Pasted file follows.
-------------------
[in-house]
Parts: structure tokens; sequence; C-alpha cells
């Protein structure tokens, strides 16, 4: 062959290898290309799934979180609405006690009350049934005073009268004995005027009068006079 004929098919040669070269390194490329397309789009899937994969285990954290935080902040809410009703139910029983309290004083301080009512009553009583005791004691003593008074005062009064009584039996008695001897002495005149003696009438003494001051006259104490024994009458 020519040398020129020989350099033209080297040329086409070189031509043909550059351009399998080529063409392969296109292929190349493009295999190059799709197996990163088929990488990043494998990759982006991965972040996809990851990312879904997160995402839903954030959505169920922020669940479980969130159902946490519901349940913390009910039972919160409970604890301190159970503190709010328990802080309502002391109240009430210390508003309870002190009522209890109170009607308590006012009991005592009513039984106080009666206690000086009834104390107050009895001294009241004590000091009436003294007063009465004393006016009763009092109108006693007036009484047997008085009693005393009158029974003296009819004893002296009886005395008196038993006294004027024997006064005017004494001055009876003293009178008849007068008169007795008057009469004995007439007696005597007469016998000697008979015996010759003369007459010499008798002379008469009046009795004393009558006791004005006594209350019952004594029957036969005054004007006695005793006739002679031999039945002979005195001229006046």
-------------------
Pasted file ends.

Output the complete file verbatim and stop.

[in-house]
Parts: structure tokens; sequence; C-alpha cells
């Protein structure tokens, strides 16, 4: 062959290898290309799934979180609405006690009350049934005073009268004995005027009068006079 004929098919040669070269390194490329397309789009899937994969285990954290935080902040809410009703139910029983309290004083301080009512009553009583005791004691003593008074005062009064009584039996008695001897002495005149003696009438003494001051006259104490024994009458 020519040398020129020989350099033209080297040329086409070189031509043909550059351009399998080529063409392969296109292929190349493009295999190059799709197996990163088929990488990043494998990759982006991965972040996809990851990312879904997160995402839903954030959505169920922020669940479980969130159902946490519901349940913390009910039972919160409970604890301190159970503190709010328990802080309502002391109240009430210390508003309870002190009522209890109170009607308590006012009991005592009513039984106080009666206690000086009834104390107050009895001294009241004590000091009436003294007063009465004393006016009763009092109108006693007036009484047997008085009693005393009158029974003296009819004893002296009886005395008196038993006294004027024997006064005017004494001055009876003293009178008849007068008169007795008057009469004995007439007696005597007469016998000697008979015996010759003369007459010499008798002379008469009046009795004393009558006791004005006594209350019952004594029957036969005054004007006695005793006739002679031999039945002979005195001229006046």